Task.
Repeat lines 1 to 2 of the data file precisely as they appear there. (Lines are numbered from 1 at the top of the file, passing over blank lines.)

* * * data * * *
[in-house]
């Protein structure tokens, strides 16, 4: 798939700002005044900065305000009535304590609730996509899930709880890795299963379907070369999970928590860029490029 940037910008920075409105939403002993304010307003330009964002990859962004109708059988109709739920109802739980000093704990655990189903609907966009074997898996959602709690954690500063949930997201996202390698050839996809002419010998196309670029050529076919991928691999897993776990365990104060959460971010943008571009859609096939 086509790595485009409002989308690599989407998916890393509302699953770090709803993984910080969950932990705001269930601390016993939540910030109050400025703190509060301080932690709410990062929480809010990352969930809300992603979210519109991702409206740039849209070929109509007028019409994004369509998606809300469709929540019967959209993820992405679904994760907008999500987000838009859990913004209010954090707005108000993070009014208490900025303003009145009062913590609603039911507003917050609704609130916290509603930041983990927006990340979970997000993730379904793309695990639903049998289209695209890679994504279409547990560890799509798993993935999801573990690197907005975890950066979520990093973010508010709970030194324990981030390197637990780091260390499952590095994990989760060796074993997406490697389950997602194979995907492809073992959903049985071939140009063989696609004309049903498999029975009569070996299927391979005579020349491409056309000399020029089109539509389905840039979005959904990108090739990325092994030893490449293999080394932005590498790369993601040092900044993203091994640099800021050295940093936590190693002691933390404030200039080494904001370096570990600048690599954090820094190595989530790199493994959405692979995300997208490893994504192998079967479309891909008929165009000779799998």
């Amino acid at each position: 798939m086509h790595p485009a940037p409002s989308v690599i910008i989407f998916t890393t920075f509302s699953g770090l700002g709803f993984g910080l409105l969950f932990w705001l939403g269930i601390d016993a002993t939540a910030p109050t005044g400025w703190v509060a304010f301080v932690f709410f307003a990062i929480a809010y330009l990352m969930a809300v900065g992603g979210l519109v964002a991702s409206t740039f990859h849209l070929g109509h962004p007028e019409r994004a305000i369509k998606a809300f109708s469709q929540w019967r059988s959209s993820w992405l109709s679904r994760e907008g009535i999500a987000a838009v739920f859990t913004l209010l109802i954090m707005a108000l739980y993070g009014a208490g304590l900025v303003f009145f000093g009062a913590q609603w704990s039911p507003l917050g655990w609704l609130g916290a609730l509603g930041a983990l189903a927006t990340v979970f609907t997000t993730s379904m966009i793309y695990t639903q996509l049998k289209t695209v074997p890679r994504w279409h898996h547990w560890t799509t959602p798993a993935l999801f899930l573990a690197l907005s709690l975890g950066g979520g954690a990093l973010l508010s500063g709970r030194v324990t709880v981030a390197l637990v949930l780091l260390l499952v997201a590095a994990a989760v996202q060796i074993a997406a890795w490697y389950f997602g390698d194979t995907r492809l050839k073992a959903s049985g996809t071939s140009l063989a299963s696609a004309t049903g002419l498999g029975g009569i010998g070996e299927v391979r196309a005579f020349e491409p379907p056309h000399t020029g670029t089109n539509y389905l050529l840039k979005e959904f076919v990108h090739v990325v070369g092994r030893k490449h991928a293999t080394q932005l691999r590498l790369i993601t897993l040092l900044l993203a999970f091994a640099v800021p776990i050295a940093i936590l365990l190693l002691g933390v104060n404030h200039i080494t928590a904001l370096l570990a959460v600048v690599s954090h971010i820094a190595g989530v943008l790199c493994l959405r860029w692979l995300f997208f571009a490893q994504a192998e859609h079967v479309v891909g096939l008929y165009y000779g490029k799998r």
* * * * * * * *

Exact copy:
[in-house]
């Protein structure tokens, strides 16, 4: 798939700002005044900065305000009535304590609730996509899930709880890795299963379907070369999970928590860029490029 940037910008920075409105939403002993304010307003330009964002990859962004109708059988109709739920109802739980000093704990655990189903609907966009074997898996959602709690954690500063949930997201996202390698050839996809002419010998196309670029050529076919991928691999897993776990365990104060959460971010943008571009859609096939 086509790595485009409002989308690599989407998916890393509302699953770090709803993984910080969950932990705001269930601390016993939540910030109050400025703190509060301080932690709410990062929480809010990352969930809300992603979210519109991702409206740039849209070929109509007028019409994004369509998606809300469709929540019967959209993820992405679904994760907008999500987000838009859990913004209010954090707005108000993070009014208490900025303003009145009062913590609603039911507003917050609704609130916290509603930041983990927006990340979970997000993730379904793309695990639903049998289209695209890679994504279409547990560890799509798993993935999801573990690197907005975890950066979520990093973010508010709970030194324990981030390197637990780091260390499952590095994990989760060796074993997406490697389950997602194979995907492809073992959903049985071939140009063989696609004309049903498999029975009569070996299927391979005579020349491409056309000399020029089109539509389905840039979005959904990108090739990325092994030893490449293999080394932005590498790369993601040092900044993203091994640099800021050295940093936590190693002691933390404030200039080494904001370096570990600048690599954090820094190595989530790199493994959405692979995300997208490893994504192998079967479309891909008929165009000779799998």